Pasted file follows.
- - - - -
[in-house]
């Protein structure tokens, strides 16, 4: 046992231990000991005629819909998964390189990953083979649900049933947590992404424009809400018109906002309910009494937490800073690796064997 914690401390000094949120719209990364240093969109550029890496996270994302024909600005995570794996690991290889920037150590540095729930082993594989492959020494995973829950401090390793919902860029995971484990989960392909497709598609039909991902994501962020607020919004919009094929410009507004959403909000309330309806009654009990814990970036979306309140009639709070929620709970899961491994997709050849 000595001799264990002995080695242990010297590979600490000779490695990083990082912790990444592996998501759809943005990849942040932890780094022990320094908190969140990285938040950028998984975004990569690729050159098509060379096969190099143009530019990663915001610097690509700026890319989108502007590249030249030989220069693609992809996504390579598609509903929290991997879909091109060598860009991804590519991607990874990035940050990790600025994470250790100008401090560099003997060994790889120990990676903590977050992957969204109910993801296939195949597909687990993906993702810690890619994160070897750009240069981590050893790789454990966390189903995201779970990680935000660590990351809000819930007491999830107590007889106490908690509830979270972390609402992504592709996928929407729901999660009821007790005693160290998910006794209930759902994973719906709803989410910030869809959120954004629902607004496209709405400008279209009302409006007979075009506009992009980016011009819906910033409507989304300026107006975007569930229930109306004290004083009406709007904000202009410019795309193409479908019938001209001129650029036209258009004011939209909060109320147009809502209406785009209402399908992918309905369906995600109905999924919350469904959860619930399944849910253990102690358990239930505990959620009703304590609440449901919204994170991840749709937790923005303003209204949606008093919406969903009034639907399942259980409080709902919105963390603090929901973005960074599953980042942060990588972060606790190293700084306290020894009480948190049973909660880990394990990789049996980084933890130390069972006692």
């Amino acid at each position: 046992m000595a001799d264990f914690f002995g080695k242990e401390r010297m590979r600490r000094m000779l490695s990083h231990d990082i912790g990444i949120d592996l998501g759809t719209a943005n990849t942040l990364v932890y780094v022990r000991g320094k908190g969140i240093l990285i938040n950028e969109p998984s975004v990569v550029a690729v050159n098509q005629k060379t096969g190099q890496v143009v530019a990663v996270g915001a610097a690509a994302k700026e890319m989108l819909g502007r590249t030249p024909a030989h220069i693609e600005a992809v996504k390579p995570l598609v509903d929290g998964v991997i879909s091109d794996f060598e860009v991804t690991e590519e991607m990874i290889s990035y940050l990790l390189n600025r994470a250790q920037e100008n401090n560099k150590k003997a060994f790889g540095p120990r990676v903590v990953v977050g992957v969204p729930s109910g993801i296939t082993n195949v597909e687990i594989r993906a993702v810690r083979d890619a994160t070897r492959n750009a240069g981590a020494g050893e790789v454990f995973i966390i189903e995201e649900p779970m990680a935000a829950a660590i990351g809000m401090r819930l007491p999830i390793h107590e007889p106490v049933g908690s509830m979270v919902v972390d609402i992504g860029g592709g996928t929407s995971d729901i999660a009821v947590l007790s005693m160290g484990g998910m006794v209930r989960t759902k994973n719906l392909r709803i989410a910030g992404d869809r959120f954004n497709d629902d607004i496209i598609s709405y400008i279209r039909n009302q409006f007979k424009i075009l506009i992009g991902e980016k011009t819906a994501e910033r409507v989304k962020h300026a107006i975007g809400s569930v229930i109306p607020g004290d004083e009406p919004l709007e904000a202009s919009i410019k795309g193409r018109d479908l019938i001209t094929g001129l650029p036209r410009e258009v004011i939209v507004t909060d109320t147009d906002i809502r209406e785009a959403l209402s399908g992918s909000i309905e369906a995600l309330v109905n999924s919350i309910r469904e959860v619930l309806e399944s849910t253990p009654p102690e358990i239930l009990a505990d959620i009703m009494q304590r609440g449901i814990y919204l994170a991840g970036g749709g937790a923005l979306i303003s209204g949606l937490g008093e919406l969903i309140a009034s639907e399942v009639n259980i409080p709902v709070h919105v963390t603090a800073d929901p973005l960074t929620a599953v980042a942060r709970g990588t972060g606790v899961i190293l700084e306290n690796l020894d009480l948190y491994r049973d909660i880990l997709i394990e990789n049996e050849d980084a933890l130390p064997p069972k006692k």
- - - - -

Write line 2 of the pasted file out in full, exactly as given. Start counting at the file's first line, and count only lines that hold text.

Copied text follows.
């Protein structure tokens, strides 16, 4: 046992231990000991005629819909998964390189990953083979649900049933947590992404424009809400018109906002309910009494937490800073690796064997 914690401390000094949120719209990364240093969109550029890496996270994302024909600005995570794996690991290889920037150590540095729930082993594989492959020494995973829950401090390793919902860029995971484990989960392909497709598609039909991902994501962020607020919004919009094929410009507004959403909000309330309806009654009990814990970036979306309140009639709070929620709970899961491994997709050849 000595001799264990002995080695242990010297590979600490000779490695990083990082912790990444592996998501759809943005990849942040932890780094022990320094908190969140990285938040950028998984975004990569690729050159098509060379096969190099143009530019990663915001610097690509700026890319989108502007590249030249030989220069693609992809996504390579598609509903929290991997879909091109060598860009991804590519991607990874990035940050990790600025994470250790100008401090560099003997060994790889120990990676903590977050992957969204109910993801296939195949597909687990993906993702810690890619994160070897750009240069981590050893790789454990966390189903995201779970990680935000660590990351809000819930007491999830107590007889106490908690509830979270972390609402992504592709996928929407729901999660009821007790005693160290998910006794209930759902994973719906709803989410910030869809959120954004629902607004496209709405400008279209009302409006007979075009506009992009980016011009819906910033409507989304300026107006975007569930229930109306004290004083009406709007904000202009410019795309193409479908019938001209001129650029036209258009004011939209909060109320147009809502209406785009209402399908992918309905369906995600109905999924919350469904959860619930399944849910253990102690358990239930505990959620009703304590609440449901919204994170991840749709937790923005303003209204949606008093919406969903009034639907399942259980409080709902919105963390603090929901973005960074599953980042942060990588972060606790190293700084306290020894009480948190049973909660880990394990990789049996980084933890130390069972006692």